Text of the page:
The News Connection
On Tuesday, December 12, the Highland Village City Council voted in favor of a resolution supporting a bill in the Texas legislature that would require electronics manufacturers to offer buy-back and recycling programs for outdated goods.
The item was placed on the agenda after numerous Highland Village residents wrote the council in support of the Texas Campaign for the Environment, whose members had been collecting petition signatures in the city. During the council meeting, Texas Campaign for the Environment members presented over 600 signatures to the council, and spoke in support of the resolution.
“I just want to thank you for even thinking about putting this on your agenda to talk about it,” said Robert Andrews of Duncanville, who came to the council in support of the group. “It shows that you are concerned and interested in trying to improve our environment. Your constituents are very much behind this.”
“This is an issue that affects our local governments, our state governments, our national government and everybody on an international level,” said Robin Schneider, an Austin resident and the Executive Director of Texas Campaign for the Environment.
“Many people have electronics in their home,” she continued. “I am one of them … A lot of us know that, in Texas, even thought you are allowed to throw them in the garbage, it is not a good idea. So we store them in our closets, in our garages or what-have-you. And for good reason! Because there’s lead and mercury, cadmium, chromium and toxic fire retardants in computers that really don’t belong in our landfills and need proper recycling and disposal.
“Unfortunately, what happens is that about 50 to 80 percent of these materials are shipped overseas to recyclers. These are very crude salvage operations, and it is endangering the health and environment in other countries such as China, India, Nigeria and many, many others.”
Two young members of Texas Campaign for the Environment stood up and unfurled a banner displaying all the signatures the group had collected from Highland Village residents.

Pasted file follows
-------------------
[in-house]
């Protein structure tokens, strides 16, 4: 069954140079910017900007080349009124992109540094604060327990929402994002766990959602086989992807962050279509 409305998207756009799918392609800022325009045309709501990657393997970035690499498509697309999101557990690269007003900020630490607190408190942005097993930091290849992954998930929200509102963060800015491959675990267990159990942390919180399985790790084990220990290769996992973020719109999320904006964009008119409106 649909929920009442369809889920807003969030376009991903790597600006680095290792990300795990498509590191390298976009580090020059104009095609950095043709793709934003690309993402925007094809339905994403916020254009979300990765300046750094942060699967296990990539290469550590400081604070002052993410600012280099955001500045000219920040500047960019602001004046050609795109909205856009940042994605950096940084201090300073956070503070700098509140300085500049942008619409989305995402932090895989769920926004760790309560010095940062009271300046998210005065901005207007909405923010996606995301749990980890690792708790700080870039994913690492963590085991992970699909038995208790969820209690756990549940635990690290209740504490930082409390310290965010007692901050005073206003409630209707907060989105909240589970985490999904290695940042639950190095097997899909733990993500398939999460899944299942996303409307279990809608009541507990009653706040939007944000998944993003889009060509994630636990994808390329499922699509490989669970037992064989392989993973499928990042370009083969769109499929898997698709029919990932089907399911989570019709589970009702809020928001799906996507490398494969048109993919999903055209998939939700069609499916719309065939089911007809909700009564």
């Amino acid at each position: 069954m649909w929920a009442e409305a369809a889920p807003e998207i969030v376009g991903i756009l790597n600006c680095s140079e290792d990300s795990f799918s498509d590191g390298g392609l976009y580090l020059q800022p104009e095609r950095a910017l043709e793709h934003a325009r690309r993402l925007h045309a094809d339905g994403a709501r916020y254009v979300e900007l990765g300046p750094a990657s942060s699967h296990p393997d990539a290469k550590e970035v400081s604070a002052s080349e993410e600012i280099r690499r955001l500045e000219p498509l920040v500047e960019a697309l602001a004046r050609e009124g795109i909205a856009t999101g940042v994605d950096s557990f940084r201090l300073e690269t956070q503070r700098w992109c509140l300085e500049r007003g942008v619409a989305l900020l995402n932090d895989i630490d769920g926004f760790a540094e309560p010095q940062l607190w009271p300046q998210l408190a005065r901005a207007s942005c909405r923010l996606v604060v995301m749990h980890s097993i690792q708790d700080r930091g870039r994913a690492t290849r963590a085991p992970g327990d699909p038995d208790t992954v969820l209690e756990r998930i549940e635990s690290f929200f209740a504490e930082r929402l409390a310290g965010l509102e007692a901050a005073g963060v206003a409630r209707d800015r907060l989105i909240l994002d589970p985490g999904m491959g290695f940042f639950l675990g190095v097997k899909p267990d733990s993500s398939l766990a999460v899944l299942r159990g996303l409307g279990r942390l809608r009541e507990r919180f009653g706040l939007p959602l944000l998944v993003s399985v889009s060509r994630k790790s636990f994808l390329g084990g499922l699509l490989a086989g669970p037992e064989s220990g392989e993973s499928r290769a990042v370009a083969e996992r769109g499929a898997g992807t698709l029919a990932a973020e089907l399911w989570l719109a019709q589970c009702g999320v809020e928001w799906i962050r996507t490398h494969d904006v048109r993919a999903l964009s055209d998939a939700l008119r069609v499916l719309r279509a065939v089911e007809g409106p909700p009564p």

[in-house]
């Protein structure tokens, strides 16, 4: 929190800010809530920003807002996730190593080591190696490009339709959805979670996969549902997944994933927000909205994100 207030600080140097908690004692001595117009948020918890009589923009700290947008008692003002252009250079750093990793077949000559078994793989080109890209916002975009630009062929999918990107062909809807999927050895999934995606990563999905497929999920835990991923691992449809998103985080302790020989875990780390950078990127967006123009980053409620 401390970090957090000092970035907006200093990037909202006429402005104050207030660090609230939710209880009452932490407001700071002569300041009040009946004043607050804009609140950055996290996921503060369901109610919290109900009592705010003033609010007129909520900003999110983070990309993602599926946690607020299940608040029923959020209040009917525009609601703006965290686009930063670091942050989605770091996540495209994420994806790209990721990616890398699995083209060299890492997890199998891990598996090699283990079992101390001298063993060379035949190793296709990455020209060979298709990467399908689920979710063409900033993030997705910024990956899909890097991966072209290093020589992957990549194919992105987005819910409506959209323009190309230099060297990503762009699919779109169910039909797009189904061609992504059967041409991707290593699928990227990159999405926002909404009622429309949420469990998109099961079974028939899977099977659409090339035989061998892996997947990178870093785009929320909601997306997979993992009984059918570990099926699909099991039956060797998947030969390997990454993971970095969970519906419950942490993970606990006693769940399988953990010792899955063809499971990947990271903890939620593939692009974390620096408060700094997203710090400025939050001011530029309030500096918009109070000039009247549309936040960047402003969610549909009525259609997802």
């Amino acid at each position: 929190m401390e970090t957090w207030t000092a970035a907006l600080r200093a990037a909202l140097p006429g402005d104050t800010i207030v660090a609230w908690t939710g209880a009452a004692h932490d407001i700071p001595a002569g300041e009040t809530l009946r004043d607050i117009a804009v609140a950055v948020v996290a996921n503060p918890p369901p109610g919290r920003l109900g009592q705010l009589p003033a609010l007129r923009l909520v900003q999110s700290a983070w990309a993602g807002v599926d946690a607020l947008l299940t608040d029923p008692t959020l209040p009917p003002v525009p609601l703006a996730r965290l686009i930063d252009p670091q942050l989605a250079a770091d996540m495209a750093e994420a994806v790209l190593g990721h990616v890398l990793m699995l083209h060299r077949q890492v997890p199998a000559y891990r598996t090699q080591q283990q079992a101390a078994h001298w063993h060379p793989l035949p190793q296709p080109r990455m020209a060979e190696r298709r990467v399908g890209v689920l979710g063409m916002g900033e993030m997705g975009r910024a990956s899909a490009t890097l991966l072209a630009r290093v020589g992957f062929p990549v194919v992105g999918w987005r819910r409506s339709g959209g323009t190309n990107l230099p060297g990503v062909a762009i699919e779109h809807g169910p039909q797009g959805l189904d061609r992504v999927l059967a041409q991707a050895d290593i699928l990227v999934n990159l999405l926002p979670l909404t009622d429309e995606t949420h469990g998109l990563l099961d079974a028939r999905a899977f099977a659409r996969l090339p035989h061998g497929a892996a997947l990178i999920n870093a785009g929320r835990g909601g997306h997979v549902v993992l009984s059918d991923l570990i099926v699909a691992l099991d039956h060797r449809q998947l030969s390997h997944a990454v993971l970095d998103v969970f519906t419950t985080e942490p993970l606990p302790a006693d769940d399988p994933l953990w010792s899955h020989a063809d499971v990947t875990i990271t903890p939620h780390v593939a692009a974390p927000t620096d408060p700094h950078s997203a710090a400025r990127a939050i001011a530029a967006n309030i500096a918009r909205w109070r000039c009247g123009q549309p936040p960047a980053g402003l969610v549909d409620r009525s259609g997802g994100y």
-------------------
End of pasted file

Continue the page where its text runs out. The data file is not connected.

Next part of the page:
“This has been one of the most pleasurable cities to work in since we arrived,” said Jeffrey Jacoby, Staff Director for Texas Campaign for the Environment in the Dallas area. “Over 600 of your constituents have signed statements of support encouraging local government officials to support producer take-back recycling initiatives in order to relieve taxpayers of the burden associated with the recycling and disposal of toxic electronics.
“Over 540 have written personal letters directly to this council and the Mayor in support of this issue. We’ve generated hundreds of members for our organization while working in Highland Village, and they have called on you as a council, as well as state legislators, to do the right thing, not only for the environment, and not only for their children, but for them as citizen consumers.”
Members of the council appeared impressed.
“This council has had a very proactive stance on environmental issues,” said Councilman Austin Adams. “We’re one of the cities that has a yard waste compost program. Not too many cities will take that initiative, and a lot of yard waste still goes to landfills. We have two annual cleanups … We budget for household hazardous waste collection and proper disposal in the fall and spring.”
The councilman concluded by saying, “I think you have found a friendly ear among this council.”
Councilman Brian Fiorenza made the initial motion in support of the resolution. The vote was unanimous.
Highland Village has joined with Georgetown, Plano, Kyle and the Dallas Transportation and Environment Committee in requesting the Texas legislature to pass a bill requiring manufactures to initiate electronic take-back recycling programs.
For more information on the Texas Campaign for the Environment, visit www.texasenvironment.org.
Tags: producer responsibility
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